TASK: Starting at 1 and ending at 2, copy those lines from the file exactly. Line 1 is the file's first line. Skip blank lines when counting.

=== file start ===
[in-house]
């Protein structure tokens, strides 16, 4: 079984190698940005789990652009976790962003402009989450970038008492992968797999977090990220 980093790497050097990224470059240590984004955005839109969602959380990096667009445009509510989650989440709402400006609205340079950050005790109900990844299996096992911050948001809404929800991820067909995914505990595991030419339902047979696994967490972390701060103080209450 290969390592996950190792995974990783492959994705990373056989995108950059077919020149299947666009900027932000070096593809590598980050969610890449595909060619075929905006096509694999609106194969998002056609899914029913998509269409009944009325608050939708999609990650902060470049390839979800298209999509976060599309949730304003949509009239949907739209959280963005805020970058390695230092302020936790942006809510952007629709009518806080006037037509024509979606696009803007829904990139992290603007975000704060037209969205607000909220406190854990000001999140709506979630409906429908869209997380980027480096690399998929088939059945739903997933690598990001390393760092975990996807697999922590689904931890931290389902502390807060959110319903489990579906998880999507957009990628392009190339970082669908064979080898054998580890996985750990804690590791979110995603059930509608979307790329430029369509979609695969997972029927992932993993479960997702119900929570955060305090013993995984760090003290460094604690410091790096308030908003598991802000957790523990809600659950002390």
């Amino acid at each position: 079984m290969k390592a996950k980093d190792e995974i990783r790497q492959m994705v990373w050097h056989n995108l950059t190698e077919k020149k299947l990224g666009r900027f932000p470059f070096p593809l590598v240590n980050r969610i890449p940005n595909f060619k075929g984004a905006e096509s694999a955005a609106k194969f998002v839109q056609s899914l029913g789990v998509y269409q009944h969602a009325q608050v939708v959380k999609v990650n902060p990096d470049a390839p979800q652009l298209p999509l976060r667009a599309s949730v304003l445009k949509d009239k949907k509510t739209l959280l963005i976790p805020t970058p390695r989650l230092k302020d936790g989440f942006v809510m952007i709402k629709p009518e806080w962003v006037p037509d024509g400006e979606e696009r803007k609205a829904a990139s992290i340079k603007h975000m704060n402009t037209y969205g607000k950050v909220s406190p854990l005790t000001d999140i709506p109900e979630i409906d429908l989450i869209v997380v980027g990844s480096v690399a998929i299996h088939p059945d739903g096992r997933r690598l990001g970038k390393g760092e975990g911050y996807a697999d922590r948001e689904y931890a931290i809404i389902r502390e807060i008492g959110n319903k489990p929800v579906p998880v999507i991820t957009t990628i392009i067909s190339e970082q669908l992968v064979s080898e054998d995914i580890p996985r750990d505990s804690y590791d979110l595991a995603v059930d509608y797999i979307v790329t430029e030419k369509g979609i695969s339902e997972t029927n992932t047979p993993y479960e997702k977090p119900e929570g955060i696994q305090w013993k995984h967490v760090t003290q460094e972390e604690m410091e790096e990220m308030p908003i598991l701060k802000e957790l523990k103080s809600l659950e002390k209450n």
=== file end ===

[in-house]
């Protein structure tokens, strides 16, 4: 079984190698940005789990652009976790962003402009989450970038008492992968797999977090990220 980093790497050097990224470059240590984004955005839109969602959380990096667009445009509510989650989440709402400006609205340079950050005790109900990844299996096992911050948001809404929800991820067909995914505990595991030419339902047979696994967490972390701060103080209450 290969390592996950190792995974990783492959994705990373056989995108950059077919020149299947666009900027932000070096593809590598980050969610890449595909060619075929905006096509694999609106194969998002056609899914029913998509269409009944009325608050939708999609990650902060470049390839979800298209999509976060599309949730304003949509009239949907739209959280963005805020970058390695230092302020936790942006809510952007629709009518806080006037037509024509979606696009803007829904990139992290603007975000704060037209969205607000909220406190854990000001999140709506979630409906429908869209997380980027480096690399998929088939059945739903997933690598990001390393760092975990996807697999922590689904931890931290389902502390807060959110319903489990579906998880999507957009990628392009190339970082669908064979080898054998580890996985750990804690590791979110995603059930509608979307790329430029369509979609695969997972029927992932993993479960997702119900929570955060305090013993995984760090003290460094604690410091790096308030908003598991802000957790523990809600659950002390």